There are two types of lung scans. A lung perfusion scan is a nuclear medicine test that provides your doctor with a picture of blood flow to the lungs. A lung ventilation scan tells you doctor how capable your lungs are of taking in air and uses radiopharmaceuticals to produce a picture of how air is distributed in the lungs.
In most cases, lung perfusion scans and lung ventilation scans are done at the same time. These tests are performed to detect pulmonary embolisms, determine how much blood is flowing to lungs, determine which areas of the lungs are capable of ventilation, and to determine how well the lungs are functioning after surgery.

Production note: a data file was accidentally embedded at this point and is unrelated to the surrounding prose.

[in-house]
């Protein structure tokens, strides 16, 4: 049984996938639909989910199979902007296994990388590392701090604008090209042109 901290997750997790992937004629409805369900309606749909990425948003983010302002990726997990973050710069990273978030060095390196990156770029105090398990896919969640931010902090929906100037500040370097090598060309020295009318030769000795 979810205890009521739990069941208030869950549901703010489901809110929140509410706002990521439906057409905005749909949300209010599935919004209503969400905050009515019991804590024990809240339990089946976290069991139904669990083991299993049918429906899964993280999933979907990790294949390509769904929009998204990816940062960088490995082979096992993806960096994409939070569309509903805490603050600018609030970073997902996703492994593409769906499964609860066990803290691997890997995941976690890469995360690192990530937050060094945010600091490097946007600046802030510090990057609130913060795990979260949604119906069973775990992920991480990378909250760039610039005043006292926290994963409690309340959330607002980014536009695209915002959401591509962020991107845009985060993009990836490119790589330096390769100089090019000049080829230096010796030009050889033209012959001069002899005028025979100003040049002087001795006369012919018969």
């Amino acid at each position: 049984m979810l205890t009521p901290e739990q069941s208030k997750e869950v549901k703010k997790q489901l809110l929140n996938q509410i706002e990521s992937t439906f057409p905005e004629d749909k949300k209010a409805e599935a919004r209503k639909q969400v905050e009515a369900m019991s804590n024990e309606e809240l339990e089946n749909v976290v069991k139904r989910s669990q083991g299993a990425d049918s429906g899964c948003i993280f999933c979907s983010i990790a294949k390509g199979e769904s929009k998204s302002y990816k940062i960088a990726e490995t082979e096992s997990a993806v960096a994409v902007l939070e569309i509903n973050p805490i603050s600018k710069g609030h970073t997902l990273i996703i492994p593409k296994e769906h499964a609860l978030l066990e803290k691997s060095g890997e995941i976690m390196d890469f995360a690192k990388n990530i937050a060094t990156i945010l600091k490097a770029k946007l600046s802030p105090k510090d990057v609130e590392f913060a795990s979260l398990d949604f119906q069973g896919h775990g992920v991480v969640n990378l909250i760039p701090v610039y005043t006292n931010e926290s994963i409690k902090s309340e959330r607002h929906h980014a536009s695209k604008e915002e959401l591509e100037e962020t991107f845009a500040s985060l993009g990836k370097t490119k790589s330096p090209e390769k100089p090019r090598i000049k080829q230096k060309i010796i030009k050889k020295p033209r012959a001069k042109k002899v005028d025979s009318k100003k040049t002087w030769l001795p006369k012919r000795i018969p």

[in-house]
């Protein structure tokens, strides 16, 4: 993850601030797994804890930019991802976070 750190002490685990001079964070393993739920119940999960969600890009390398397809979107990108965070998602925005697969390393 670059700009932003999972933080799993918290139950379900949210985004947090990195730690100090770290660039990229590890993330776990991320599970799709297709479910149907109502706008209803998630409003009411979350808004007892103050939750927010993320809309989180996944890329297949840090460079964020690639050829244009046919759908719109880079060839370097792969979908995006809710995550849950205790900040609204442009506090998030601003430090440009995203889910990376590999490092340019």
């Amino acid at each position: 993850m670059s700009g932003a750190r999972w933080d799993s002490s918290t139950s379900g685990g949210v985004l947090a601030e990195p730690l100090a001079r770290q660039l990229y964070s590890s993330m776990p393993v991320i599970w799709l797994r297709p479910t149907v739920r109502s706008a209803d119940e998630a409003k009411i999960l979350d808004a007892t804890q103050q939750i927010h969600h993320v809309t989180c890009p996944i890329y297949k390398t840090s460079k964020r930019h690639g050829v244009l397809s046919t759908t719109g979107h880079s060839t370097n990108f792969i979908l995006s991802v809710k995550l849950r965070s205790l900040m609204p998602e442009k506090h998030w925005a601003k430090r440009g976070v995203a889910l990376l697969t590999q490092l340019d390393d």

In a lung perfusion scan, a small amount of the protein labeled with a radioisotope is injected into your hand or arm vein. You will be positioned under a special camera that can detect radioactive material, and a series of photographs will be made of your chest. When these images are projected onto the screen called the oscilloscope, they will show how the radioactive protein has been distributed by the blood vessels running through the lungs.
In a lung ventilation scan, a mask will be placed over your nose and mouth, and you will be asked to inhale and exhale a combination of air and radioactive gas. Pictures are then taken that show the distribution of the gas in your lungs. Each test takes 15-30 minutes.